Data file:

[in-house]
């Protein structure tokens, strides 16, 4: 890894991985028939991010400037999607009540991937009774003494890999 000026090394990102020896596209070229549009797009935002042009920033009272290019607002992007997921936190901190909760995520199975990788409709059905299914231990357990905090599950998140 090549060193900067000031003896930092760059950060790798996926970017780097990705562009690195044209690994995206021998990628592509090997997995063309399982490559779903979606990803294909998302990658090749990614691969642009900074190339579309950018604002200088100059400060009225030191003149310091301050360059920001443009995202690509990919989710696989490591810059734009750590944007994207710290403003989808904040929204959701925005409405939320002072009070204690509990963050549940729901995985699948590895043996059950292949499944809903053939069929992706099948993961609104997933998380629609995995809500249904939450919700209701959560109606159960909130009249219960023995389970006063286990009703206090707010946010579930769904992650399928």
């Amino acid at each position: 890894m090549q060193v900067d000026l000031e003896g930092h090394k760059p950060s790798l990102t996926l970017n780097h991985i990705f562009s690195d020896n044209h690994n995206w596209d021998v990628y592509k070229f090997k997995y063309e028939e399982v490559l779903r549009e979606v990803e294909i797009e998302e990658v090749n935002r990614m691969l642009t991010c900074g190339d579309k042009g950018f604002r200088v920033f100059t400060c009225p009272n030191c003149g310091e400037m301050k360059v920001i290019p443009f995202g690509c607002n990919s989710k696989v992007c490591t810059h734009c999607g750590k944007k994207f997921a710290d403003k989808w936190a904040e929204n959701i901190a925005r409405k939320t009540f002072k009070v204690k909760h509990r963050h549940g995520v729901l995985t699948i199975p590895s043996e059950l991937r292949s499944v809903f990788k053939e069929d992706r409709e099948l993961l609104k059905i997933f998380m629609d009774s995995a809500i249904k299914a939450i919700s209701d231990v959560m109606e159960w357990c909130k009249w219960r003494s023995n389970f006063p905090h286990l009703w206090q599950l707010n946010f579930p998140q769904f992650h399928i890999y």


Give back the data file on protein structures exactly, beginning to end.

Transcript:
[in-house]
């Protein structure tokens, strides 16, 4: 890894991985028939991010400037999607009540991937009774003494890999 000026090394990102020896596209070229549009797009935002042009920033009272290019607002992007997921936190901190909760995520199975990788409709059905299914231990357990905090599950998140 090549060193900067000031003896930092760059950060790798996926970017780097990705562009690195044209690994995206021998990628592509090997997995063309399982490559779903979606990803294909998302990658090749990614691969642009900074190339579309950018604002200088100059400060009225030191003149310091301050360059920001443009995202690509990919989710696989490591810059734009750590944007994207710290403003989808904040929204959701925005409405939320002072009070204690509990963050549940729901995985699948590895043996059950292949499944809903053939069929992706099948993961609104997933998380629609995995809500249904939450919700209701959560109606159960909130009249219960023995389970006063286990009703206090707010946010579930769904992650399928």
């Amino acid at each position: 890894m090549q060193v900067d000026l000031e003896g930092h090394k760059p950060s790798l990102t996926l970017n780097h991985i990705f562009s690195d020896n044209h690994n995206w596209d021998v990628y592509k070229f090997k997995y063309e028939e399982v490559l779903r549009e979606v990803e294909i797009e998302e990658v090749n935002r990614m691969l642009t991010c900074g190339d579309k042009g950018f604002r200088v920033f100059t400060c009225p009272n030191c003149g310091e400037m301050k360059v920001i290019p443009f995202g690509c607002n990919s989710k696989v992007c490591t810059h734009c999607g750590k944007k994207f997921a710290d403003k989808w936190a904040e929204n959701i901190a925005r409405k939320t009540f002072k009070v204690k909760h509990r963050h549940g995520v729901l995985t699948i199975p590895s043996e059950l991937r292949s499944v809903f990788k053939e069929d992706r409709e099948l993961l609104k059905i997933f998380m629609d009774s995995a809500i249904k299914a939450i919700s209701d231990v959560m109606e159960w357990c909130k009249w219960r003494s023995n389970f006063p905090h286990l009703w206090q599950l707010n946010f579930p998140q769904f992650h399928i890999y």